Long fascinated with the Mexican Revolution and the vicious border wars of the early twentieth century, Winston Groom brings to life a much-forgotten period of history in this sprawling saga of heroism, injustice, and love. An episodic novel set in six parts, El Paso pits the legendary Pancho Villa, a much-feared outlaw and revolutionary, against a thrill-seeking railroad tycoon known as the Colonel, whose fading fortune is tied up in a colossal ranch in Chihuahua, Mexico. But when Villa kidnaps the Colonel’s grandchildren in the midst of a cattle drive, and absconds into the Sierra Madre, the aging New England patriarch and his adopted son head to El Paso, hoping to find a group of cowboys brave enough to hunt the Generalissimo down.

Replete with gunfights, daring escapes, and an unforgettable bullfight, El Paso, with its textured blend of history and legend, becomes an indelible portrait of the American Southwest in the waning days of the frontier.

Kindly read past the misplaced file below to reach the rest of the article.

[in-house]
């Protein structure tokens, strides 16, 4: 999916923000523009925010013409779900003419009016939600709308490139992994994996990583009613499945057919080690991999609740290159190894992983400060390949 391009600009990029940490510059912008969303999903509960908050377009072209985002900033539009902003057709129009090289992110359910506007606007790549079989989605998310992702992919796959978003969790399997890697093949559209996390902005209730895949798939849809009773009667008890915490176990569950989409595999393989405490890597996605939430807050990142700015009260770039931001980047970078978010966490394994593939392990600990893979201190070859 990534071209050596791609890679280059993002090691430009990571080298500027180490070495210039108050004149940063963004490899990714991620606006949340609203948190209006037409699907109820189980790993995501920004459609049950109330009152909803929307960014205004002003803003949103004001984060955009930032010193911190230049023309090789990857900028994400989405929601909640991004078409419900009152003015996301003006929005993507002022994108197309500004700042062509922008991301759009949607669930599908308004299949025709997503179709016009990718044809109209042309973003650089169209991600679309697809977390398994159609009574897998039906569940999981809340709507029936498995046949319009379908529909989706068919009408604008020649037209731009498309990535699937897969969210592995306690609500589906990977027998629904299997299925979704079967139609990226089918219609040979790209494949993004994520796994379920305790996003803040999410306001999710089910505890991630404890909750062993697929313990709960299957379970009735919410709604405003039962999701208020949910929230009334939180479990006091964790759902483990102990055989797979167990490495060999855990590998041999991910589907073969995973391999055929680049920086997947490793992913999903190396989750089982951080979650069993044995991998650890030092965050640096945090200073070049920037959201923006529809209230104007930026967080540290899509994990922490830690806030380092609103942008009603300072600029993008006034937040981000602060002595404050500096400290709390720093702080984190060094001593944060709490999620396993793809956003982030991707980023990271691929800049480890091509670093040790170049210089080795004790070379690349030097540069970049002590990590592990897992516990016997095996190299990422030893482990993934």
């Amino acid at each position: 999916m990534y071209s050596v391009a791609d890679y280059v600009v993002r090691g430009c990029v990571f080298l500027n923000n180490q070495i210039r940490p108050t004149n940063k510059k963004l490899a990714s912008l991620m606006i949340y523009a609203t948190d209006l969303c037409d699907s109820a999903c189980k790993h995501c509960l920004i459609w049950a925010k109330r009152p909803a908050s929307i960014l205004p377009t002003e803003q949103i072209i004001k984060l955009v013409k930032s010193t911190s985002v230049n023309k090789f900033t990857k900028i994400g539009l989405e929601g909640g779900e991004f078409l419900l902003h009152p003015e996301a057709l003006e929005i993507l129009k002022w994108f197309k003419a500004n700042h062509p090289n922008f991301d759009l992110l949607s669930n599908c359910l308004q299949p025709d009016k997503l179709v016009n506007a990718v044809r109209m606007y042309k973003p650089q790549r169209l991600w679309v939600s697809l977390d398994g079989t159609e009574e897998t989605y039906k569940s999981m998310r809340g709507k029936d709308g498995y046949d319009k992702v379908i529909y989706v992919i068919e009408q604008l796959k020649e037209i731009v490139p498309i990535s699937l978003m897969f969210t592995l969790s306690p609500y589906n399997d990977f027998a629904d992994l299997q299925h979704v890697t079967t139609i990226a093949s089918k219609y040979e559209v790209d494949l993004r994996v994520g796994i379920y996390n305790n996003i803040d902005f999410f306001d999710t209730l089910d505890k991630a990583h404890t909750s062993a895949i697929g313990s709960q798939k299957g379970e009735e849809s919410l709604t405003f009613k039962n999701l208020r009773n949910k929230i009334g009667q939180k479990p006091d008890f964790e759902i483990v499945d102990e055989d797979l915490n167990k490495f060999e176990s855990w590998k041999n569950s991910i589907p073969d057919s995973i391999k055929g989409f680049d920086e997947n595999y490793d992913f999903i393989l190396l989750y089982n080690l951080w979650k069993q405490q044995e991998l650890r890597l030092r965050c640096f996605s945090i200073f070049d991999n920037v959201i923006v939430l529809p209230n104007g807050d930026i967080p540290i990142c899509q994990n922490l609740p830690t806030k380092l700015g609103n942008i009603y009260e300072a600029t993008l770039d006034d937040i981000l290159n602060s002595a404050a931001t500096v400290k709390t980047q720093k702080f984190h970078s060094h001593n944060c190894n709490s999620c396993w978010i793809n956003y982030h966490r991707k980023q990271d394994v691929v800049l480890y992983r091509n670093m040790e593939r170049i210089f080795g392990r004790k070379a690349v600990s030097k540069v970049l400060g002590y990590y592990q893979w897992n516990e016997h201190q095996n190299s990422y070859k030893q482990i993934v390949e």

Sunday, September 18, 2016

On Joining the Lone Star Book Blog Tours Team

In addition to my regular posts, you'll soon be seeing me post blogs here and there about books written:

* By a Texas Author; 
* About Texas / with a Texas Setting;  or
* By Texas Publishers.

I'll be doing this as a part of the Lone Star Book Blog Tours Team.  I am excited about it, and here is why.  


I've noticed over a number of years that Texas seems to be pushed further and further from our national literary scene.  If I only obtained my book recommendations from the New York publishing scene and those that support it, I'm not even sure I would know there was much more to America than the come of age NYC story, with the occasional fiction or nonfiction current hip offering, the last Oprah pick, the last mega star memoir or biography, and the attempt to chase last year's big book.